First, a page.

Sometimes I visit museums. Often I witness something cool.
Case in point, the Ghost Clock at the Renwick Gallery looks surprisingly average. Oh okay, you think, it’s just a grandfather clock with a curtain draped over it. Next.
It’s only when you move in close, with a furrowed brow, and realize that it’s all carved from one piece of wood, that you finally appreciate how remarkable it is.
Every nuance and every fold was carefully carved from mahogany (from Honduras) by Wendell Castle in 1985. Castle was born in Kansas in 1932, and has often been noted as the ‘father of the art furniture movement’, which until Wikipedia told me, I didn’t know was a thing.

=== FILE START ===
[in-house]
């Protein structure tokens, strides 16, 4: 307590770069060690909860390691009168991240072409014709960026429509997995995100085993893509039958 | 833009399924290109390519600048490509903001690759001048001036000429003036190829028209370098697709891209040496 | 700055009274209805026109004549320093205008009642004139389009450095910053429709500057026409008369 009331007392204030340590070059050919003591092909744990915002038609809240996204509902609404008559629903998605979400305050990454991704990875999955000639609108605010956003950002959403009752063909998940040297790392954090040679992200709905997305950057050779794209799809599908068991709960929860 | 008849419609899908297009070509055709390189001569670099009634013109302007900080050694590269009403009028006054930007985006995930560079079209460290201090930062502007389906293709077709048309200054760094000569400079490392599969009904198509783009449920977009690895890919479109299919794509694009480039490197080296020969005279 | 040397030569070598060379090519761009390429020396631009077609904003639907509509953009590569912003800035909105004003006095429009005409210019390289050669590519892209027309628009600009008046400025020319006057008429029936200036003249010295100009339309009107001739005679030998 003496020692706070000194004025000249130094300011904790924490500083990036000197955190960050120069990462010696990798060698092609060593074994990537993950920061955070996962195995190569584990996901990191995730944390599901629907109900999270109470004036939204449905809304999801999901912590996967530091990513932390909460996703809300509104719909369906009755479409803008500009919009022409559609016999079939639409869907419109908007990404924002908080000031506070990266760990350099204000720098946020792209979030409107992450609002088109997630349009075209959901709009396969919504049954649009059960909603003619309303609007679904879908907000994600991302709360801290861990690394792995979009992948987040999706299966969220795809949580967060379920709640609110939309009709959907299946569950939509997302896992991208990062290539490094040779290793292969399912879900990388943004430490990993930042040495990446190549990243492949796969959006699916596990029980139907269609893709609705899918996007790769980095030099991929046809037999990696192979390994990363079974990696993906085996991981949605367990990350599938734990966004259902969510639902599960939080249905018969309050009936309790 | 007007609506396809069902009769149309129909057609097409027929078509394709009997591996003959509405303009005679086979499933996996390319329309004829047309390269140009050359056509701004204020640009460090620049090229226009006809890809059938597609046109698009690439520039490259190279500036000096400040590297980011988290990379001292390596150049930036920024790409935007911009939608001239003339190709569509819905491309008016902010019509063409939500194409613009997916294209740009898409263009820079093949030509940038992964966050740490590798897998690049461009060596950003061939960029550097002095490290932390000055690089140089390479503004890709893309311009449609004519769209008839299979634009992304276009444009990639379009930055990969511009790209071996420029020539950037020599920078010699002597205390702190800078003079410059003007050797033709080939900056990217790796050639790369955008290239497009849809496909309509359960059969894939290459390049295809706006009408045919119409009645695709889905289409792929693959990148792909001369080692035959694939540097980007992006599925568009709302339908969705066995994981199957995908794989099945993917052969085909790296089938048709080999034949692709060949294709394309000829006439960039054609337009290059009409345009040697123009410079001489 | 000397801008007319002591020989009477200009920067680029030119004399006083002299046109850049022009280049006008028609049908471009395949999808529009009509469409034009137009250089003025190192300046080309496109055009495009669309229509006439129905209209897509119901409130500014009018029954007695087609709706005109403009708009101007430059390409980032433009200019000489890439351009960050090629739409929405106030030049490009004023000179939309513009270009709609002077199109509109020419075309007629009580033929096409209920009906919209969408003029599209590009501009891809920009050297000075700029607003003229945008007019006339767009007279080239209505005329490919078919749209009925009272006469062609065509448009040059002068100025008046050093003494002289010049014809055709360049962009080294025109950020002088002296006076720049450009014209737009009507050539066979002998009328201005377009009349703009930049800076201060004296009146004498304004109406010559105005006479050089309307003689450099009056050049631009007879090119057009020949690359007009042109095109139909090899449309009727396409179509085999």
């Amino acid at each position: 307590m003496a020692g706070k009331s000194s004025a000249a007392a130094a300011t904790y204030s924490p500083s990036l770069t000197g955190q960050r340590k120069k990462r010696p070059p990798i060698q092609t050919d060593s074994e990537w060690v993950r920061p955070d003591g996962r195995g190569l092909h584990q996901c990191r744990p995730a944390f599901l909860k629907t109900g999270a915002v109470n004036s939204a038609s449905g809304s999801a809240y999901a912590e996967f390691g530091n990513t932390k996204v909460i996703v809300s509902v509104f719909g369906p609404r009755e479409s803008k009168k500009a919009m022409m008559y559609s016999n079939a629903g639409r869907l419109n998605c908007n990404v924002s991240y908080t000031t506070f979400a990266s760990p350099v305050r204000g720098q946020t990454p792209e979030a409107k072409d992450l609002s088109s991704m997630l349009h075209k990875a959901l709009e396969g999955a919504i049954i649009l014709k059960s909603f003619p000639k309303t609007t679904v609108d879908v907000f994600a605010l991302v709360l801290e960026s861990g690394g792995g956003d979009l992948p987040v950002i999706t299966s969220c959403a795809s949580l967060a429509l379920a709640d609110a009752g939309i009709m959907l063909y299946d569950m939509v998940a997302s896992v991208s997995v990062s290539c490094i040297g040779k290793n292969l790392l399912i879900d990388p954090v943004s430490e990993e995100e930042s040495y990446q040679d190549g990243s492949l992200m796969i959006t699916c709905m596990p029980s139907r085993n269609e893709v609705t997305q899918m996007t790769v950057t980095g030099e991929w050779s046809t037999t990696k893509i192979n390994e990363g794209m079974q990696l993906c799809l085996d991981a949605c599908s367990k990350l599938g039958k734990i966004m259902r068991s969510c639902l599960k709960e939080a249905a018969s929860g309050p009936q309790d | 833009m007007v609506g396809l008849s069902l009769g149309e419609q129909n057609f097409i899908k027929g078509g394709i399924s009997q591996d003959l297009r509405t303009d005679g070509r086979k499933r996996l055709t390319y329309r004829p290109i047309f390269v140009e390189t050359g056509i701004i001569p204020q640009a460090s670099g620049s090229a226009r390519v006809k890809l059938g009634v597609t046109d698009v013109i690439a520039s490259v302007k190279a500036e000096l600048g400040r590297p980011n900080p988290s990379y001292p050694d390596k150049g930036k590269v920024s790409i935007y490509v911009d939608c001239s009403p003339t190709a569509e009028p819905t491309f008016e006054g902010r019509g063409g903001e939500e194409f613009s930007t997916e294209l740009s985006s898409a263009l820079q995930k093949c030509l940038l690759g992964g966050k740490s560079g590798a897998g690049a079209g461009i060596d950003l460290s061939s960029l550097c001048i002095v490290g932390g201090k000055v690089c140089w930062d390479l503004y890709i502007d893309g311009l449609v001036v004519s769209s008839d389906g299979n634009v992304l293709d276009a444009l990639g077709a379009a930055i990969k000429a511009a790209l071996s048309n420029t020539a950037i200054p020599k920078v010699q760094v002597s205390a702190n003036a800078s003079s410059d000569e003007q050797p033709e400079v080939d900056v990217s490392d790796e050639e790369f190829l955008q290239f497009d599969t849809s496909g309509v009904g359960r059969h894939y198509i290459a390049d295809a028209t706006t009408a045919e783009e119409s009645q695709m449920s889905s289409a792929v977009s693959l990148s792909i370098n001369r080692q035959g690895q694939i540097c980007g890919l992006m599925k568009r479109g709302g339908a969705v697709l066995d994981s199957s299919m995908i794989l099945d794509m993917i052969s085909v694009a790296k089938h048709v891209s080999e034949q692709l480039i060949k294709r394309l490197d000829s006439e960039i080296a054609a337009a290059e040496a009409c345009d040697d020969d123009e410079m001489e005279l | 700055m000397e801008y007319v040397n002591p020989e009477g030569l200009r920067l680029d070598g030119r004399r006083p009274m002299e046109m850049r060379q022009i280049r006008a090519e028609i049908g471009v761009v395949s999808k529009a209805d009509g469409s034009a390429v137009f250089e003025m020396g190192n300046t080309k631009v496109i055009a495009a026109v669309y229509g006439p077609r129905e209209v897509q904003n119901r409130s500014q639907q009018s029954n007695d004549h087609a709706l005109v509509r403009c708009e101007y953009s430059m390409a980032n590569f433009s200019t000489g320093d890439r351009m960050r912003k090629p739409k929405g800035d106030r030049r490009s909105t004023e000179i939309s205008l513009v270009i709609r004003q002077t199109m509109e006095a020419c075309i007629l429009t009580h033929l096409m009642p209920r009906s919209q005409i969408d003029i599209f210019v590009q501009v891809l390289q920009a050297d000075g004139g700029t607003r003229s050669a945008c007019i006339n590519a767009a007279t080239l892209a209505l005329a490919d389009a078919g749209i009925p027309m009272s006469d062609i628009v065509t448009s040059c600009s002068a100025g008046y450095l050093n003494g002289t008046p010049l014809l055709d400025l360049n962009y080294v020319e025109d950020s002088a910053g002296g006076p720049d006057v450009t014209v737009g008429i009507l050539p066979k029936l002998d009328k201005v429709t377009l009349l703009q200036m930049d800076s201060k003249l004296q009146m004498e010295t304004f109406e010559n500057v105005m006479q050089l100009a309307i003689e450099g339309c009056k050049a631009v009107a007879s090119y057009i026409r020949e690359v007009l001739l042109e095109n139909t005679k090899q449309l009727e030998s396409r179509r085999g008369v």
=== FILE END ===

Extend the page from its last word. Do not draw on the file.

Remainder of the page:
Even after staring at the sculpture for minutes, and tracing each shadow and contour slowly with your eyes, you still don’t quite believe it. I’ve seen some amazingly detailed carving work by local artists in places like Thailand and Cambodia, but nothing this realistic.
The Ghost Clock is an example of trompe l’oeil (French for ‘to fool the eye’) and came to the Renwick Gallery for their 25th year anniversary (in 1997, the gallery opened in 1972) and remains there still. People can’t get enough.
If you haven’t been to the Renwick Gallery, it’s well worth a visit. They closed in 2013 for two years for major renovations and the building’s interior (besides the exhibits and collections) is quite fascinating to walk around on its own. The Ghost Clock wasn’t the only cool thing I saw, maybe I’ll highlight those in the future.
Renwick Gallery of The Smithsonian American Art Museum (1661 Pennsylvania Ave NW, Washington, DC 20006)
Until next time.
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